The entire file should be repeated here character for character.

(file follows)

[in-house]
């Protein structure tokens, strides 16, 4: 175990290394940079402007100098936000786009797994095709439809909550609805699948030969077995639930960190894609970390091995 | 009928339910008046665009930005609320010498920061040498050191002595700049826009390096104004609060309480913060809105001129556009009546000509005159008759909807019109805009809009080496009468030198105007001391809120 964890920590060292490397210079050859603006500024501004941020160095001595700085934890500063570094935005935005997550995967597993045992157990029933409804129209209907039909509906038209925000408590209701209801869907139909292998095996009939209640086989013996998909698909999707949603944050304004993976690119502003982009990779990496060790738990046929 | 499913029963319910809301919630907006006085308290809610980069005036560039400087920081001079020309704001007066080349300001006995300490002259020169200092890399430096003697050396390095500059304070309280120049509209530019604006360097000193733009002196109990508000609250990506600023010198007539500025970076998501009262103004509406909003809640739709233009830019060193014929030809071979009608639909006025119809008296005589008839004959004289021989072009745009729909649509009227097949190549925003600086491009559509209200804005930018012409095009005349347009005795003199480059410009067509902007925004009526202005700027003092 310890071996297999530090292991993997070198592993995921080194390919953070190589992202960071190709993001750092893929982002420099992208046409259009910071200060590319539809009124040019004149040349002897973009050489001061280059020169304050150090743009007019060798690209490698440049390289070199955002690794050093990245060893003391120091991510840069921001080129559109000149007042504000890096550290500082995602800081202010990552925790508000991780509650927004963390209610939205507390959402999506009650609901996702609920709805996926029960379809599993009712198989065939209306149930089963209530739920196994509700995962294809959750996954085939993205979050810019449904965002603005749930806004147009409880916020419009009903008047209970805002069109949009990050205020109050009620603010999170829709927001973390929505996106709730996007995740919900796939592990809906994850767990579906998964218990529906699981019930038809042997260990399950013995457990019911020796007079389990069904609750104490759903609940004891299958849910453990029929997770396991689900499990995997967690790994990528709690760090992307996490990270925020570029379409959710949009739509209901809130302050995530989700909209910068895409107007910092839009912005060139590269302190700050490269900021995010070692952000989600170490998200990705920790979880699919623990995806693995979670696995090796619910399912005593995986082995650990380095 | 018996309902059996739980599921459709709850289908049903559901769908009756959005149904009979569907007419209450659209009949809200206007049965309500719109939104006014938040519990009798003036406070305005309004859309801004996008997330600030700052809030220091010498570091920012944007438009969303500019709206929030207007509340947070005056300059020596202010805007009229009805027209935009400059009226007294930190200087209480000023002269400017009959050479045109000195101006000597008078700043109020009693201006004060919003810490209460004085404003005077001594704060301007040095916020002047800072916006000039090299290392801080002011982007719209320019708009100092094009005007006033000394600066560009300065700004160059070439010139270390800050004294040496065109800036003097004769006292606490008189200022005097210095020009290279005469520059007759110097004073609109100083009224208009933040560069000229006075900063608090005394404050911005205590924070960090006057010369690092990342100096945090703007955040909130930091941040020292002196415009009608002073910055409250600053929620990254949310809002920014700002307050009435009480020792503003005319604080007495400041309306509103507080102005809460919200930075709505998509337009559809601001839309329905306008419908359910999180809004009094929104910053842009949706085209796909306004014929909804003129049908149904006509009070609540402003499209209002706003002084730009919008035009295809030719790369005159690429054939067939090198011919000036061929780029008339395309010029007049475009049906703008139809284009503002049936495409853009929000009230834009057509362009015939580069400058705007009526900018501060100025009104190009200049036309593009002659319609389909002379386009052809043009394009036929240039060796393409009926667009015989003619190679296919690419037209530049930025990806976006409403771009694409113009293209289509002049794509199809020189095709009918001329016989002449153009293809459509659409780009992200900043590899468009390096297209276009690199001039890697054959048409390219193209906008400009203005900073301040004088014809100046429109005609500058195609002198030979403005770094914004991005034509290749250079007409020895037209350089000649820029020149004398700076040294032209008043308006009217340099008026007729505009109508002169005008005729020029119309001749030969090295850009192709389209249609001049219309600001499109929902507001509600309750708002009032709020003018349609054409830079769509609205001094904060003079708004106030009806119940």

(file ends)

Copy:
[in-house]
């Protein structure tokens, strides 16, 4: 175990290394940079402007100098936000786009797994095709439809909550609805699948030969077995639930960190894609970390091995 | 009928339910008046665009930005609320010498920061040498050191002595700049826009390096104004609060309480913060809105001129556009009546000509005159008759909807019109805009809009080496009468030198105007001391809120 964890920590060292490397210079050859603006500024501004941020160095001595700085934890500063570094935005935005997550995967597993045992157990029933409804129209209907039909509906038209925000408590209701209801869907139909292998095996009939209640086989013996998909698909999707949603944050304004993976690119502003982009990779990496060790738990046929 | 499913029963319910809301919630907006006085308290809610980069005036560039400087920081001079020309704001007066080349300001006995300490002259020169200092890399430096003697050396390095500059304070309280120049509209530019604006360097000193733009002196109990508000609250990506600023010198007539500025970076998501009262103004509406909003809640739709233009830019060193014929030809071979009608639909006025119809008296005589008839004959004289021989072009745009729909649509009227097949190549925003600086491009559509209200804005930018012409095009005349347009005795003199480059410009067509902007925004009526202005700027003092 310890071996297999530090292991993997070198592993995921080194390919953070190589992202960071190709993001750092893929982002420099992208046409259009910071200060590319539809009124040019004149040349002897973009050489001061280059020169304050150090743009007019060798690209490698440049390289070199955002690794050093990245060893003391120091991510840069921001080129559109000149007042504000890096550290500082995602800081202010990552925790508000991780509650927004963390209610939205507390959402999506009650609901996702609920709805996926029960379809599993009712198989065939209306149930089963209530739920196994509700995962294809959750996954085939993205979050810019449904965002603005749930806004147009409880916020419009009903008047209970805002069109949009990050205020109050009620603010999170829709927001973390929505996106709730996007995740919900796939592990809906994850767990579906998964218990529906699981019930038809042997260990399950013995457990019911020796007079389990069904609750104490759903609940004891299958849910453990029929997770396991689900499990995997967690790994990528709690760090992307996490990270925020570029379409959710949009739509209901809130302050995530989700909209910068895409107007910092839009912005060139590269302190700050490269900021995010070692952000989600170490998200990705920790979880699919623990995806693995979670696995090796619910399912005593995986082995650990380095 | 018996309902059996739980599921459709709850289908049903559901769908009756959005149904009979569907007419209450659209009949809200206007049965309500719109939104006014938040519990009798003036406070305005309004859309801004996008997330600030700052809030220091010498570091920012944007438009969303500019709206929030207007509340947070005056300059020596202010805007009229009805027209935009400059009226007294930190200087209480000023002269400017009959050479045109000195101006000597008078700043109020009693201006004060919003810490209460004085404003005077001594704060301007040095916020002047800072916006000039090299290392801080002011982007719209320019708009100092094009005007006033000394600066560009300065700004160059070439010139270390800050004294040496065109800036003097004769006292606490008189200022005097210095020009290279005469520059007759110097004073609109100083009224208009933040560069000229006075900063608090005394404050911005205590924070960090006057010369690092990342100096945090703007955040909130930091941040020292002196415009009608002073910055409250600053929620990254949310809002920014700002307050009435009480020792503003005319604080007495400041309306509103507080102005809460919200930075709505998509337009559809601001839309329905306008419908359910999180809004009094929104910053842009949706085209796909306004014929909804003129049908149904006509009070609540402003499209209002706003002084730009919008035009295809030719790369005159690429054939067939090198011919000036061929780029008339395309010029007049475009049906703008139809284009503002049936495409853009929000009230834009057509362009015939580069400058705007009526900018501060100025009104190009200049036309593009002659319609389909002379386009052809043009394009036929240039060796393409009926667009015989003619190679296919690419037209530049930025990806976006409403771009694409113009293209289509002049794509199809020189095709009918001329016989002449153009293809459509659409780009992200900043590899468009390096297209276009690199001039890697054959048409390219193209906008400009203005900073301040004088014809100046429109005609500058195609002198030979403005770094914004991005034509290749250079007409020895037209350089000649820029020149004398700076040294032209008043308006009217340099008026007729505009109508002169005008005729020029119309001749030969090295850009192709389209249609001049219309600001499109929902507001509600309750708002009032709020003018349609054409830079769509609205001094904060003079708004106030009806119940």